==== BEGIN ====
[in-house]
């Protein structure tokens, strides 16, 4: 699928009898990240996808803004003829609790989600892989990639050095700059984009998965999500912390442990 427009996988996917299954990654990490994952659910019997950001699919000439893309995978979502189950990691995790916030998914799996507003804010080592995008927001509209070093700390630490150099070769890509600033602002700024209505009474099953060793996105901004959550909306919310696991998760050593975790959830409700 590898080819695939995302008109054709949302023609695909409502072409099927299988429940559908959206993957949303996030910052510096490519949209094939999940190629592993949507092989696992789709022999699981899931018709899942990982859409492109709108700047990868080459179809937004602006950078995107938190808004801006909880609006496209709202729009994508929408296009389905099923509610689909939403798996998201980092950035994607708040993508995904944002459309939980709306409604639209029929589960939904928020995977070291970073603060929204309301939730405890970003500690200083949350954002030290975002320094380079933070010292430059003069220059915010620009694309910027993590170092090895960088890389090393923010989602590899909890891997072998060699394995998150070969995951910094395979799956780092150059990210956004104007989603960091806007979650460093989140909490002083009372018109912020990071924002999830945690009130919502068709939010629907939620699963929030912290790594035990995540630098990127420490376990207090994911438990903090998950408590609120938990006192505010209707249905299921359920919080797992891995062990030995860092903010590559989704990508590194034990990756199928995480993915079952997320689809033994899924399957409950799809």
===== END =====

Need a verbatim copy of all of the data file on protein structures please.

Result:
[in-house]
């Protein structure tokens, strides 16, 4: 699928009898990240996808803004003829609790989600892989990639050095700059984009998965999500912390442990 427009996988996917299954990654990490994952659910019997950001699919000439893309995978979502189950990691995790916030998914799996507003804010080592995008927001509209070093700390630490150099070769890509600033602002700024209505009474099953060793996105901004959550909306919310696991998760050593975790959830409700 590898080819695939995302008109054709949302023609695909409502072409099927299988429940559908959206993957949303996030910052510096490519949209094939999940190629592993949507092989696992789709022999699981899931018709899942990982859409492109709108700047990868080459179809937004602006950078995107938190808004801006909880609006496209709202729009994508929408296009389905099923509610689909939403798996998201980092950035994607708040993508995904944002459309939980709306409604639209029929589960939904928020995977070291970073603060929204309301939730405890970003500690200083949350954002030290975002320094380079933070010292430059003069220059915010620009694309910027993590170092090895960088890389090393923010989602590899909890891997072998060699394995998150070969995951910094395979799956780092150059990210956004104007989603960091806007979650460093989140909490002083009372018109912020990071924002999830945690009130919502068709939010629907939620699963929030912290790594035990995540630098990127420490376990207090994911438990903090998950408590609120938990006192505010209707249905299921359920919080797992891995062990030995860092903010590559989704990508590194034990990756199928995480993915079952997320689809033994899924399957409950799809």